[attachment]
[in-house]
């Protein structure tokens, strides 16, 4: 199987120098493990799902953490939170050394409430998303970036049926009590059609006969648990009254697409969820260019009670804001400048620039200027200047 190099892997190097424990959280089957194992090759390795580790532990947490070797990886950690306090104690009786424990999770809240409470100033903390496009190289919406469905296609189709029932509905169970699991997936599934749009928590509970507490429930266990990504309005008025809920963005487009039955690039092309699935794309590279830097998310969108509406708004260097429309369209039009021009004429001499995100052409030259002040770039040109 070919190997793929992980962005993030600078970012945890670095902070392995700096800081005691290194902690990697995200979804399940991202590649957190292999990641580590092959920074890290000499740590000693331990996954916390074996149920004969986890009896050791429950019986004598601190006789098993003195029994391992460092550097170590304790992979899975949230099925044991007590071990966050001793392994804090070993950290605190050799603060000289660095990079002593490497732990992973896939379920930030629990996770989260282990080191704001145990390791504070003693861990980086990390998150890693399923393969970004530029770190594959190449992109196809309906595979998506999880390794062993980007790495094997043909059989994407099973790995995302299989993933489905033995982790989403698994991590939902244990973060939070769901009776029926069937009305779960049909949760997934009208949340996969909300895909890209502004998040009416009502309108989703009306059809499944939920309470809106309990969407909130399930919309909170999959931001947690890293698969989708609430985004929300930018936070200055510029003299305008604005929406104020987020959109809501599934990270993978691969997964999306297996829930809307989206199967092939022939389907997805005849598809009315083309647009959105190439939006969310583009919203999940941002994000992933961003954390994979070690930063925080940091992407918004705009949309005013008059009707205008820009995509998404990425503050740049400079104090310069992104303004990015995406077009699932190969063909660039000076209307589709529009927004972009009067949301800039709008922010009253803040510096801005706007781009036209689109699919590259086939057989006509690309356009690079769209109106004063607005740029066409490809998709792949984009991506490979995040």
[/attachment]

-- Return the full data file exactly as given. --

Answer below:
[in-house]
């Protein structure tokens, strides 16, 4: 199987120098493990799902953490939170050394409430998303970036049926009590059609006969648990009254697409969820260019009670804001400048620039200027200047 190099892997190097424990959280089957194992090759390795580790532990947490070797990886950690306090104690009786424990999770809240409470100033903390496009190289919406469905296609189709029932509905169970699991997936599934749009928590509970507490429930266990990504309005008025809920963005487009039955690039092309699935794309590279830097998310969108509406708004260097429309369209039009021009004429001499995100052409030259002040770039040109 070919190997793929992980962005993030600078970012945890670095902070392995700096800081005691290194902690990697995200979804399940991202590649957190292999990641580590092959920074890290000499740590000693331990996954916390074996149920004969986890009896050791429950019986004598601190006789098993003195029994391992460092550097170590304790992979899975949230099925044991007590071990966050001793392994804090070993950290605190050799603060000289660095990079002593490497732990992973896939379920930030629990996770989260282990080191704001145990390791504070003693861990980086990390998150890693399923393969970004530029770190594959190449992109196809309906595979998506999880390794062993980007790495094997043909059989994407099973790995995302299989993933489905033995982790989403698994991590939902244990973060939070769901009776029926069937009305779960049909949760997934009208949340996969909300895909890209502004998040009416009502309108989703009306059809499944939920309470809106309990969407909130399930919309909170999959931001947690890293698969989708609430985004929300930018936070200055510029003299305008604005929406104020987020959109809501599934990270993978691969997964999306297996829930809307989206199967092939022939389907997805005849598809009315083309647009959105190439939006969310583009919203999940941002994000992933961003954390994979070690930063925080940091992407918004705009949309005013008059009707205008820009995509998404990425503050740049400079104090310069992104303004990015995406077009699932190969063909660039000076209307589709529009927004972009009067949301800039709008922010009253803040510096801005706007781009036209689109699919590259086939057989006509690309356009690079769209109106004063607005740029066409490809998709792949984009991506490979995040």